Few things are more anathema to communism than a superyacht, except perhaps taking a ride to the marina in a Bentley.
In Nha Trang on Vietnam’s east coast, motorbikes still outnumber luxury cars, but there are signs of flourishing wealth everywhere.
The half-hour drive along the road to the country’s first deep water marina is filled with glimpses of plush resorts, some complete and others in various stages of development.
There is a palpable sense of the money and ambition being poured into this once sleepy fishing village, just a short flight from Ho Chi Minh City. That is reinforced when Ana Marina, which can accommodate up to 220 yachts, comes into view.
The changes that have catapulted Nha Trang into a thriving holiday destination in recent years for locals and foreigners, especially Chinese and Russians, encapsulate the dramatic advances in the formerly war-ravaged country.
Economic growth has held to more than 6 percent for the past five years, driven in part by a manufacturing sector that churns out everything from Nike sportswear to Samsung smartphones.
LG Electronics Inc last month announced plans to shift some of its production from South Korea to Vietnam to cut costs.
The economy could grow even larger than Singapore’s by 2029 if the current pace of growth continues, according to DBS forecasts.
Vietnam is also a source of stunning wealth creation. Ultra-high-net-worth individuals, defined as those with investable assets of US$30 million or more, were minted faster here in percentage terms than anywhere else in the world between 2013 and last year, eclipsing even China and India, Knight Frank’s 2019 Wealth Report found.
Even at the (much) lower end of the spectrum, things are improving. The country’s poverty rate is decreasing, there are not as many households suffering from food shortages and average monthly income per capita increased 10.2 percent a year from 2016 through last year to 3.7 million dong (US$158.82).
Mercedes-Benz AG sold 150 Maybachs, its luxury marque, in Vietnam in 2017, among the highest for the automaker in Southeast Asia.
Mercedes-Benz Vietnam said that it has been able to set a new sales record for its vehicles every year since 2012 and registered growth of 12 percent in the first four months of this year.
A fascination with pleasure craft is just further evidence of Vietnam’s arrival onto the conspicuous-consumption stage.
“People in Saigon have yachts, but the dilemma is Saigon is not near the sea,” Ana Marina chief executive officer Dang Hieu said, referring to Ho Chi Minh City by its previous name. “It’s on a river and I regret when boats are moored on boring water. People are also looking for a safe place to keep them.”
Ana Marina is anything but boring. Once it is completed later this year, the facility, about twice the size of New York’s Grand Central Station on land and water, will boast a clubhouse, conference center, fine dining restaurants and villas. Dang even took a trip to Monaco to see how a world-class yacht club is operated.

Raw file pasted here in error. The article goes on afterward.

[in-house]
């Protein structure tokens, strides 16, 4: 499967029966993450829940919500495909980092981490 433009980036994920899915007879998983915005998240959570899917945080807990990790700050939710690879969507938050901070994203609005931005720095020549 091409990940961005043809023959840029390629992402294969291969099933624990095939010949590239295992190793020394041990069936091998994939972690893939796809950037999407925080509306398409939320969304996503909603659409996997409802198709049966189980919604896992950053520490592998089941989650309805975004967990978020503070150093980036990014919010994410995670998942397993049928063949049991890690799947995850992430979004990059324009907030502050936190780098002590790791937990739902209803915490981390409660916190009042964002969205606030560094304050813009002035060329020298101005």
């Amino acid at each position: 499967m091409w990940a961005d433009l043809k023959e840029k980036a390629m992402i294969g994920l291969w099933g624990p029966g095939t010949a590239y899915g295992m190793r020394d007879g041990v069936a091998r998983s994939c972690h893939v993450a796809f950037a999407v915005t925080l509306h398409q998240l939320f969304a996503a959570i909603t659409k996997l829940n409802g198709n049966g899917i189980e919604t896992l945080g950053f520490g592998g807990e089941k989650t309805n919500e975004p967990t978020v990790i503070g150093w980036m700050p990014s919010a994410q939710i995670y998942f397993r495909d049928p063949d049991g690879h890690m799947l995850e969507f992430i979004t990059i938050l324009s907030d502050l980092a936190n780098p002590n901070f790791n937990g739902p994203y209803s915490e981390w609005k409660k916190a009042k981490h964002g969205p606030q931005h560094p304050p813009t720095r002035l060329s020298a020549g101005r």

Inquiries are coming from as far afield as Japan and South Korea.
“People want to send their yachts to Vietnam to avoid undesirable weather conditions,” Dang said.
Vietnam’s socialist government has been supportive of promoting yachting, at least for tourism purposes. That is in contrast to China, where such ostentatious displays of wealth are frowned upon, limiting the market for superyachts.
In Vietnam, a special consumption tax of 30 percent on luxury items can be waived when a company plans to use the craft to entertain tourists or for charter hire. It also takes less time to import a yacht, because there is implicit government support for opportunities that bring value to the country.
That prompted Doan Viet Dai Tu, chairman of Vietnamese investment firm Openasia Group, to buy in.
“I’ve been watching the yachting industry for many years and waiting for the right time,” Doan Viet said.
Openasia also owns Tam Son, a luxury distributor that represents brands including Hermes, Kenzo and Bottega Veneta. It got into the boat business with another partner in 2017 to launch Tam Son Yachting, now Vietnam’s official importer of Beneteau.
Openasia has also invested in yachting infrastructure. It is behind a service center for yacht maintenance and a marina along the Saigon River called Central Park Marina.
The marina sits adjacent to another project emblematic of Vietnam’s ascension — a 44 hectare development by Vinhomes JSC that takes its inspiration from New York’s leafy heart.
It is home to luxury condos and villas, the country’s tallest skyscraper and a riverside promenade. Residents with boats would soon be able to berth them nearby.
While yachting culture is still in its infancy, Doan Viet said that the potential is huge.
“We want to bring yachting as entertainment,” Doan Viet said. “Something that’s affordable not only for very wealthy people, but for the upper-middle class as well.”
To that end, Tam Son Yachting sold a 60-foot Beneteau Monte Carlo 6 to Reverie Saigon, the city’s first six-star hotel, to use for private charters.
The boat, which was delivered last year, can accommodate about 10 guests for cruising, and the hotel offers outings with a private butler and champagne picnic.
“I have to say, this is very promising,” Doan Viet said. “We’re going to be very busy in the yachting industry for the next 10 or 20 years.”
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